UPDATE (April 23, 2023)
The Supreme Court’s decision on April 21st preserves, for now, evidence-based access to mifepristone in states that have not banned or severely restricted abortion care. While this is undeniably good news for safe and effective abortion and miscarriage care in many states, the multi-regional access crisis continues and will likely accelerate when Florida’s 6-week ban goes into effect. Today, the ability to exercise reproductive autonomy is still starkly divided in the U.S., depending on where you live, your level of wealth and privilege, and your position in the structures of white supremacy.
As the mifepristone case works its way back to SCOTUS, our nationwide solidarity and organizing will be more important than ever. The Kacsmaryk and 5th Circuit rulings make it clear that dividing our movements and preventing us from helping each other remains a central strategy. We are heartened by new levels of legal coordination, the push for new telehealth shield laws, and by new abortion training initiatives. But we know the next months and years will take all of our efforts to ensure (for the first time in the U.S.) our fundamental human rights to reproductive autonomy and justice.
Last night, Judge Matthew Kacsmaryk of Texas ordered the FDA to revoke its longstanding approval of mifepristone, a medication essential to abortion care and miscarriage management. Kacsmaryk’s ideological decision ignores both science and the law. Since its U.S. approval in 2000 (it has been approved in Europe since the 1980s), mifepristone has been exhaustively studied for both safety and efficacy. It is safer than acetaminophen with an efficacy well above 95% in the standard regimen for most medication abortions.) In addition, legal experts doubt Kacsmaryk has the authority to revoke mifepristone’s longstanding approval, much less enforce it, which federal law leaves up to the discretion of the FDA. Mifepristone’s status is far from clear, especially In light of a second and competing federal court decision in a case in Washington State that protects mifepristone’s approval and provision. We urge clinicians and the Biden administration to think twice before giving into the demands of one extremist judge.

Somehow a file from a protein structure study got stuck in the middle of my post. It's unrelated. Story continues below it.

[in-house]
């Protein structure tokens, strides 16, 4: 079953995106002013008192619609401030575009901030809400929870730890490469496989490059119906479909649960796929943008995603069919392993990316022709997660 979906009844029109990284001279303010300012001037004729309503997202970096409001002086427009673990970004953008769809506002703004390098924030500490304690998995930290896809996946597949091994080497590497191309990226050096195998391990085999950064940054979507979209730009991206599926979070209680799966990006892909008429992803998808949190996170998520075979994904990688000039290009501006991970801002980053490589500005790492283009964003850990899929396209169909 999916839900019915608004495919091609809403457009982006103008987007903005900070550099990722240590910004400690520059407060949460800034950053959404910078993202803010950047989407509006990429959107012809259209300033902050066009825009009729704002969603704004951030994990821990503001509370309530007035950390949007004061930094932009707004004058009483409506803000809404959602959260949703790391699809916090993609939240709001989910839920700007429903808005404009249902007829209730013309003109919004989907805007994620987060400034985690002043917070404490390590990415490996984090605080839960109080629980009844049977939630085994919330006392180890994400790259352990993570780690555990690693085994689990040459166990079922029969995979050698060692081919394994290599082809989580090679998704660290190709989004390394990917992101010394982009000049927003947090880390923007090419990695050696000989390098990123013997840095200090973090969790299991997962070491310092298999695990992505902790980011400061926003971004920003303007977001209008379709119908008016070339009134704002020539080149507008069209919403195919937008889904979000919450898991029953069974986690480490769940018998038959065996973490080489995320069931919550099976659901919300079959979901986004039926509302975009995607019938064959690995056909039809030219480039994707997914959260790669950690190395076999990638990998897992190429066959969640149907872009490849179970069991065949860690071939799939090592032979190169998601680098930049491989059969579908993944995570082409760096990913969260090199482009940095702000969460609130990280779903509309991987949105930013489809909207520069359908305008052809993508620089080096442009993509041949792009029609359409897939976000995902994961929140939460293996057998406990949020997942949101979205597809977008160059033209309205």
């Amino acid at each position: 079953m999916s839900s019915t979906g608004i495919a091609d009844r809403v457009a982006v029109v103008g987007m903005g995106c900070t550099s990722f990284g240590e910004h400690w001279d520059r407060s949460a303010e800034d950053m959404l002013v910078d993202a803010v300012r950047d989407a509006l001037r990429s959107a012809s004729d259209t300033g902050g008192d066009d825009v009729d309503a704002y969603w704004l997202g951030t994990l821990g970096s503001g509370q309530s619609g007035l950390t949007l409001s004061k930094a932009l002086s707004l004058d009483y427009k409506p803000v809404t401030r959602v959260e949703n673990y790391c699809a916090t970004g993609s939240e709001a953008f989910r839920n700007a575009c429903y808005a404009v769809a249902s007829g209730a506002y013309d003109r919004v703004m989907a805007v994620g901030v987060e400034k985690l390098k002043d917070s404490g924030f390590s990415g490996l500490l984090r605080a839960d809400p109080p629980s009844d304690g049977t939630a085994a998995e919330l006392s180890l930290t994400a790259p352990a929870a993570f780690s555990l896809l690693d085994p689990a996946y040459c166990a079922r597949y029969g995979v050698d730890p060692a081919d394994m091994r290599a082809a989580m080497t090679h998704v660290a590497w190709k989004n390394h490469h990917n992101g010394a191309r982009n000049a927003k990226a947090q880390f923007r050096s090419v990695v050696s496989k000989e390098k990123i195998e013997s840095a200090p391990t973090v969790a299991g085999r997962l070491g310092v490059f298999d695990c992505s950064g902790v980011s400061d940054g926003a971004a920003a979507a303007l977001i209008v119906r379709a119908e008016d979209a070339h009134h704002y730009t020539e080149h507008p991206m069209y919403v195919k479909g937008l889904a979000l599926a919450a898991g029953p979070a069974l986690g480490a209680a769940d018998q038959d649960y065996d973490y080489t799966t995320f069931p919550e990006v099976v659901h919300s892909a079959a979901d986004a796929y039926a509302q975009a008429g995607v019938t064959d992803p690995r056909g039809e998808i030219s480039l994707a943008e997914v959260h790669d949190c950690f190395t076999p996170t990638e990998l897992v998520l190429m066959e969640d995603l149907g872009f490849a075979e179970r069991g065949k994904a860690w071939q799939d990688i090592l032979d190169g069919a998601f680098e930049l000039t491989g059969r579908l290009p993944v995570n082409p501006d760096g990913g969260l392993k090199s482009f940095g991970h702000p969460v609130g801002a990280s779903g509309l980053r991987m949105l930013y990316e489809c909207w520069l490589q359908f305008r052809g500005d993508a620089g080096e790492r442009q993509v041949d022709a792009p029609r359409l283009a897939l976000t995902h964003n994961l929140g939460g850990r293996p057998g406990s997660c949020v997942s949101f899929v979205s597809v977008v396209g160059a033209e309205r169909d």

A decision to revoke mifepristone’s FDA approval would likely have a devastating impact on people who choose abortion, particularly those who already struggle to access abortion care as a result of geography, income, age, immigration status, or other existing racial/ethnic/gender-based oppression and surveillance. It would also pose particular challenges for states where medication abortion with mifepristone currently plays a key role in preserving abortion access.
For those who are able to access abortion, alternatives will remain for both medication and procedural abortion. International organizations such as AidAccess will continue to offer the mifepristone and misoprostol regimen, although wait times and legal risks will continue to place heavy burdens on patients. There are also effective misoprostol-only regimens, which were discovered and championed by activists in Brazil in the 1980s. Decades of research have shown that misoprostol-only regimens are safe and effective. A study published last month found that people self-managing their abortions with a miso-only regimen reported an efficacy rate of 88%. As with the mife-miso regimen, miso-only regimens can also be effective well into the 2nd-trimester, as the World Health Organization, the National Abortion Federation, Medicins Sans Frontiers and other organizations have established. In addition to the regimens linked below, a number of organizations will be offering misoprostol-only telemedicine abortion services in the states where they are legally allowed to operate.
We know, however, these strategies will be insufficient in the face of a coordinated campaign of forced birth and pregnancy criminalization that has intensified since the Dobbs decision. It is important now more than ever for clinicians to unite, community-build and refuse collaborations with law enforcement agencies. We also believe this is a time that calls for active engagement including protest, advocacy, and civil disobedience. This includes disruption of oppressive systems and policies that threaten the reproductive autonomy of all communities we care for. It is especially incumbent upon those with the greatest power and privilege to elevate their voices and leverage their advantages to center those who stand, once again, to lose the most.
–The RHEDI Staff [April 8, 2023]
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